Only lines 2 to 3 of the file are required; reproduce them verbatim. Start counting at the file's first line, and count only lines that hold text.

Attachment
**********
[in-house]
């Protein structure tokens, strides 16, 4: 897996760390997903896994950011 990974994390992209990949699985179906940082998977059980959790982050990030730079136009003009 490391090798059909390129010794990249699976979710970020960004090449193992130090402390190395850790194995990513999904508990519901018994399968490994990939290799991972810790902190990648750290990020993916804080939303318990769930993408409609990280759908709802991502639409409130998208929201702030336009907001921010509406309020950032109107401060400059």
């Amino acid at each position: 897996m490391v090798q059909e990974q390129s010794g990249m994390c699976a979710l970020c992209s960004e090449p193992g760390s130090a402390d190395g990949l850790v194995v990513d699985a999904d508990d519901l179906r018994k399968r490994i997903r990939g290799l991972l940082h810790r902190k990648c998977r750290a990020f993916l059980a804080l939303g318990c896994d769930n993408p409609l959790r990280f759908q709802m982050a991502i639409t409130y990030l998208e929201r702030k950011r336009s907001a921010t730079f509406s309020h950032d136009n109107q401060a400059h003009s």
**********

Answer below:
């Protein structure tokens, strides 16, 4: 897996760390997903896994950011 990974994390992209990949699985179906940082998977059980959790982050990030730079136009003009 490391090798059909390129010794990249699976979710970020960004090449193992130090402390190395850790194995990513999904508990519901018994399968490994990939290799991972810790902190990648750290990020993916804080939303318990769930993408409609990280759908709802991502639409409130998208929201702030336009907001921010509406309020950032109107401060400059």
């Amino acid at each position: 897996m490391v090798q059909e990974q390129s010794g990249m994390c699976a979710l970020c992209s960004e090449p193992g760390s130090a402390d190395g990949l850790v194995v990513d699985a999904d508990d519901l179906r018994k399968r490994i997903r990939g290799l991972l940082h810790r902190k990648c998977r750290a990020f993916l059980a804080l939303g318990c896994d769930n993408p409609l959790r990280f759908q709802m982050a991502i639409t409130y990030l998208e929201r702030k950011r336009s907001a921010t730079f509406s309020h950032d136009n109107q401060a400059h003009s």